|Chennai||Rs. 25020.00 (0.81%)|
|Mumbai||Rs. 25890.00 (0.98%)|
|Delhi||Rs. 25200.00 (-0.2%)|
|Kolkata||Rs. 25480.00 (1.03%)|
|Kerala||Rs. 24800.00 (0.61%)|
|Bangalore||Rs. 25000.00 (0.81%)|
|Hyderabad||Rs. 25080.00 (1.09%)|
Surely the intellect of a high-level inter-ministerial committee is not required to conclude that the subsidised export of wheat and the disposal of grain at discounted rates at home can help ease the current grain congestion. However, this seems indeed to be the conclusion reached by the high-level panel set up by the prime minister under the chairmanship of his Chief Economic Advisor C Rangarajan to suggest ways to relieve pressure on grain storage. The committee has suggested the export of two million tonnes of wheat through government channels, with an estimated subsidy of Rs 1,500 crore, and an additional million tonnes through private exporters with a subsidy of Rs 150 crore. In addition, it has proposed the distribution of eight million tonnes of wheat to the poor and two million tonnes to the non-poor at reduced prices.
The snag in even such an obvious, and elementary, way out of the grain glut is that it will be far from easy to ship out or to dispose of in the domestic market any substantial quantity of wheat in a manner suggested by the committee. While rice is price-competitive in the international market, thanks partly to the weak rupee, wheat exports are unfeasible except at throwaway prices similar to those for animal feed. Moreover, public and political opinion is unlikely to favour such highly subsidised grain exports, given that a large number of Indians are still underfed. Besides, such grain exports can be questioned on other counts as well. Production of one tonne of wheat requires a whopping 1,478 cubic metres of water, besides other inputs. Paddy, of course, consumes even more water. The export of these staple cereals may, therefore, be construed as the export of water, which has already turned scarce in the country’s key grain bowls. This apart, offloading a substantial quantity of additional grain through the public distribution system (PDS) may not be feasible either, given that the PDS is already saturated with highly subsidised grain. The extra allocations to the states made by the food ministry in the recent past have found few takers. Moreover, the government’s present fiscal ill health may not allow it to bear an extra subsidy burden on this account. This is clear from the fact that even before the appointment of the Rangarajan committee, Finance Minister Pranab Mukherjee shot down a proposal to distribute 10 million tonnes of foodgrain in the domestic market citing fiscal constraints.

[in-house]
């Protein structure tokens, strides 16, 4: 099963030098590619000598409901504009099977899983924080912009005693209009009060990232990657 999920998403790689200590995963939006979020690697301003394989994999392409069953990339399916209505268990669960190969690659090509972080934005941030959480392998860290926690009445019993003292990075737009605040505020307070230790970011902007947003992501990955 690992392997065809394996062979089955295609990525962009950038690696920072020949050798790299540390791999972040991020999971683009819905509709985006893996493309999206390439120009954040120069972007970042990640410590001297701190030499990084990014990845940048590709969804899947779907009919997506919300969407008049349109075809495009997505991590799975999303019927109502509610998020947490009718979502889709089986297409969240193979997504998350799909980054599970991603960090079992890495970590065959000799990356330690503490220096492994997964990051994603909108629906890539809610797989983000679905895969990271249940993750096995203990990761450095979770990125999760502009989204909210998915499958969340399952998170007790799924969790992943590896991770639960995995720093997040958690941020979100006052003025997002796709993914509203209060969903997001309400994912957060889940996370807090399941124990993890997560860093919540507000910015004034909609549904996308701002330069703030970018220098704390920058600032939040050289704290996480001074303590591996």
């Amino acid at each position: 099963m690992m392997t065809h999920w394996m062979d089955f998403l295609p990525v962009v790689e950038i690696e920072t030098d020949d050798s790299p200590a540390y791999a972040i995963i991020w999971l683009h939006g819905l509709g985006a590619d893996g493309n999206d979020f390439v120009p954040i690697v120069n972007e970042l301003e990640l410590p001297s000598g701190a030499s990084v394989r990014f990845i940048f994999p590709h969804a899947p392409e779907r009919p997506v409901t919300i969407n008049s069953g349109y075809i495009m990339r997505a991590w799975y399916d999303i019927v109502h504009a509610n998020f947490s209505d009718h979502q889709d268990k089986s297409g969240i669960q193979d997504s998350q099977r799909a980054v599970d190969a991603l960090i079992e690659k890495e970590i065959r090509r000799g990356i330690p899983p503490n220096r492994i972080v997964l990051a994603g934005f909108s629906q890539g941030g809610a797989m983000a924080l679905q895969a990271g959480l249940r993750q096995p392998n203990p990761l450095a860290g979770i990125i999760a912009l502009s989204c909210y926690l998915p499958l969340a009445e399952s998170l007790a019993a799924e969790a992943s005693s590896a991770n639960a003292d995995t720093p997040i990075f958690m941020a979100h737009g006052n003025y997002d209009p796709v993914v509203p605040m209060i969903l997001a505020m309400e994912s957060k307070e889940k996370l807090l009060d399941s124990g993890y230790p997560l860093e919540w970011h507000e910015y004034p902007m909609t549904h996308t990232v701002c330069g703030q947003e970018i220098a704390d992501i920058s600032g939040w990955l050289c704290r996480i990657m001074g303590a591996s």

Thus, thanks largely to flawed food management policies, a situation has been created to which few solutions are on offer. Feeding the poor and the underfed is obviously the ideal solution. But this cannot be done exclusively through PDS outlets, which, despite their countrywide spread, exclude a sizable chunk of population. Channelling more foodgrain through private trade at prices below the minimum support price might be a better option – regardless of justifiable fears that the grain will return to the system – since that would target the people not covered by the PDS. For the longer run, however, a stable, not ad hoc, market-driven grain export policy needs to be put in place.